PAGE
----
Sean Theriault Party Polarization in Congress (Cambridge University Press)
Can we move beyond polarization in Washington?
Every election season, we ask this same question. Politicians promise that conditions will be different once they are in power, people will get along and civility will be restored. "I work with Republicans and Democrats to get things done," explained George W. Bush in his 2000 acceptance speech, before he became one of the most polarizing presidents in recent history. Democrats promised the same thing after taking over Congress in 2006. They are not alone. Every time that we have heard these promises from candidates, polarization only seems to become stronger.
Traditionally, there have been two views of polarization. The first view suggests that polarization is driven by personalities and by the historical context in which it occurs. This view believes that change is possible, if only new politicians can be brought to Washington. The second view suggests that polarization is inevitable, driven by institutions, anzd has deep historical roots in American political history.
The first view might be described as the "throw the bums out" prescription. This is the most satisfying for many voters because it provides a concrete solution to the problem. Once we change the cast of characters, the argument goes, the new arrivals will change the way things work in Washington. However, the historical record does not tend to endorse this view. The problem is that the new boss usually looks like the old boss. The trend since the 1970s has been that polarization has steadily grown more intense regardless of which party or which person maintained control of power.
The second view might be called the "Charles Sumner/Preston Brooks" theory. Here, I refer to the story told in every Civil War class about the famous moment in 1856 when one member of Congress, Preston Brooks of South Carolina, beat another, Charles Sumner of Massachusetts, into a bloody pulp on the floor of Congress due to their differences over slavery. According to this theory, polarization is always how Washington works. It is a pipe dream to think that anything can be different.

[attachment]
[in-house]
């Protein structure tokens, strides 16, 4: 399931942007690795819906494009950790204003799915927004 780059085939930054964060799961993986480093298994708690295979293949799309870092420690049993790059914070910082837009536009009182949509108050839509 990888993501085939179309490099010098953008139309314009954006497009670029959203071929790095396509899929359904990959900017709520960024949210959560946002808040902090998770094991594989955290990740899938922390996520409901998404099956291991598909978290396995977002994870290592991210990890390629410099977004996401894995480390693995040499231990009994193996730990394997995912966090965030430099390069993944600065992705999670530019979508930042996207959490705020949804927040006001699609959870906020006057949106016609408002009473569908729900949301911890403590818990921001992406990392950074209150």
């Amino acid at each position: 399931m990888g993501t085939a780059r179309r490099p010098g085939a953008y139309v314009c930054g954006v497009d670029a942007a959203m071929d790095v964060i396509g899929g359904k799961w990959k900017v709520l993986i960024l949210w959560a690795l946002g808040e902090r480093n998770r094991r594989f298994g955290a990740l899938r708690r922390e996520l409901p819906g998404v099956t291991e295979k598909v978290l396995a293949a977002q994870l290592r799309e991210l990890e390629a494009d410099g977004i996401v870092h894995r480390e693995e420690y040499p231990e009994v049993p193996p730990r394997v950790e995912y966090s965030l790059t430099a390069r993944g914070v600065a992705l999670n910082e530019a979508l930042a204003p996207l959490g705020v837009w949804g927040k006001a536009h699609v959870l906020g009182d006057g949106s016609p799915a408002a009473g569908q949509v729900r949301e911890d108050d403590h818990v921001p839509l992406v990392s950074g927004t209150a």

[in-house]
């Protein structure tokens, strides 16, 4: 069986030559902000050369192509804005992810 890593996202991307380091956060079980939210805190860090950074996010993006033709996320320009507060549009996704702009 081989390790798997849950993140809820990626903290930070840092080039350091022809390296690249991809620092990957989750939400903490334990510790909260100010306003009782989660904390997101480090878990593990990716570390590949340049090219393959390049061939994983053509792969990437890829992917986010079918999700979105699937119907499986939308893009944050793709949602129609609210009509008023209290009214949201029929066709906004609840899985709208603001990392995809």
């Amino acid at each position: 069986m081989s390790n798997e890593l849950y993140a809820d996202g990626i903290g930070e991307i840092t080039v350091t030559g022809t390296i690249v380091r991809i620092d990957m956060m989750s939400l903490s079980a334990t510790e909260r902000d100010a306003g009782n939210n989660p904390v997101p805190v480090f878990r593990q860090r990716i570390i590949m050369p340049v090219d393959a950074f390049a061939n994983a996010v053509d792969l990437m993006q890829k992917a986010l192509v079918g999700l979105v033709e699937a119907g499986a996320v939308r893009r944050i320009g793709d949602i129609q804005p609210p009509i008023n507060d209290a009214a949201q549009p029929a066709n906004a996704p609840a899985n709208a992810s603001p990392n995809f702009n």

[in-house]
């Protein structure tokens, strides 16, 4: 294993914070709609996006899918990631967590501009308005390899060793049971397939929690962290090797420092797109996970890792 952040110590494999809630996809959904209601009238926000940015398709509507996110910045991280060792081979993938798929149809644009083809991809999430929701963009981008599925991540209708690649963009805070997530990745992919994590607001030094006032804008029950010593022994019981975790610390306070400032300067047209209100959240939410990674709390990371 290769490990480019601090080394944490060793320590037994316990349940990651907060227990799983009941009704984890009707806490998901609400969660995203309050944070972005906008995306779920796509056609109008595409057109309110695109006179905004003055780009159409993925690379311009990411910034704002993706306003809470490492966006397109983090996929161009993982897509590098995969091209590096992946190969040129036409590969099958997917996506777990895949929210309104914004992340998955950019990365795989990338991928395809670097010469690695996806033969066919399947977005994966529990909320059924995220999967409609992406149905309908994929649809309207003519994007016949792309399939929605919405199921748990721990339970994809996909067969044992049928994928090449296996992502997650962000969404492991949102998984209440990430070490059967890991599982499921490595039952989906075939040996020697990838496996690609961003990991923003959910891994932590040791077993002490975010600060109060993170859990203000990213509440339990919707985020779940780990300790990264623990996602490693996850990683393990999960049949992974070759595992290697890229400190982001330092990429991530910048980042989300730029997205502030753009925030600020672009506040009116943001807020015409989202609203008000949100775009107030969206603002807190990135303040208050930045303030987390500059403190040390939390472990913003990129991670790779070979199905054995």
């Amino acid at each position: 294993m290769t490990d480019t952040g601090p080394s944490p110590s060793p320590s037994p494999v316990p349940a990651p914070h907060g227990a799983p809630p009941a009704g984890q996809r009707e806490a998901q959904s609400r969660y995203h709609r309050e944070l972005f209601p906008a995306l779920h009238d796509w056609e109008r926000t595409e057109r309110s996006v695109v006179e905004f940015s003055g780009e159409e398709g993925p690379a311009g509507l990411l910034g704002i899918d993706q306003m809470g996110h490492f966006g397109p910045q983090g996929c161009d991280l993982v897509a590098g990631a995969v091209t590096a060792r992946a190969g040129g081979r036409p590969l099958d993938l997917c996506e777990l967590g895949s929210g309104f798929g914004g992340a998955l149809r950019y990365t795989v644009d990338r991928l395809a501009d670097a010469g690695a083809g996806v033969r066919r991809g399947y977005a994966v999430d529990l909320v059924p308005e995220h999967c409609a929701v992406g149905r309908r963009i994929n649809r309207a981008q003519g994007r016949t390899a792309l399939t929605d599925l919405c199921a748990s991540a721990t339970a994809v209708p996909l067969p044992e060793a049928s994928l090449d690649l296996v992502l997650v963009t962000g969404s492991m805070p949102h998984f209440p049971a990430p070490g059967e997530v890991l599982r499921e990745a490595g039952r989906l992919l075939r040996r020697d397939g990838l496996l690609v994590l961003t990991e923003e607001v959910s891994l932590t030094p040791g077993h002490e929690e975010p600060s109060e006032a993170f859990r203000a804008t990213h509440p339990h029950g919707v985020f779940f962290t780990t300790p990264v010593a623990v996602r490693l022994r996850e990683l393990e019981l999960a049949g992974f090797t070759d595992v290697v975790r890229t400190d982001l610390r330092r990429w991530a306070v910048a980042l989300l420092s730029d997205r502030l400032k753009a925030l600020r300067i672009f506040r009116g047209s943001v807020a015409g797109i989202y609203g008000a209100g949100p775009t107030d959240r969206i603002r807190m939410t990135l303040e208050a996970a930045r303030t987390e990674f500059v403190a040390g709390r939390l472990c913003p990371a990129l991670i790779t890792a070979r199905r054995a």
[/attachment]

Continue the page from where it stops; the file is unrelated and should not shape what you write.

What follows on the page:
Political scientists find that the reality lies somewhere between these two views. Sean Therialt's Party Polarization in Congress is an excellent place for readers who want to start thinking about the challenge of polarization in a more rigorous and systematic fashion. Building on the work of other congressional scholars, Theriault demonstrates that polarization in Congress has clearly become worse since the 1970s following a sixty year period (from the end of Reconstruction in 1877 through the middle of the 1930s) when the parties converged on a number of key issues.
Theriault makes a significant contribution to the discussion about polarization that should impact both policymakers and voters. Focusing on Congress, he pinpoints specific causes behind polarization rather than concluding that this is "just the way that things work." The first cause has to do with the geographical sorting of voters along partisan lines. In congressional districts around America, voters have moved closer to neighbors with similar political views, leaving fewer outliers in any given place in the country. "As the constituents are geographically sorted," Tehrialt explains, "members from their respective political parties are increasingly representing different constituencies with different underlying demographics."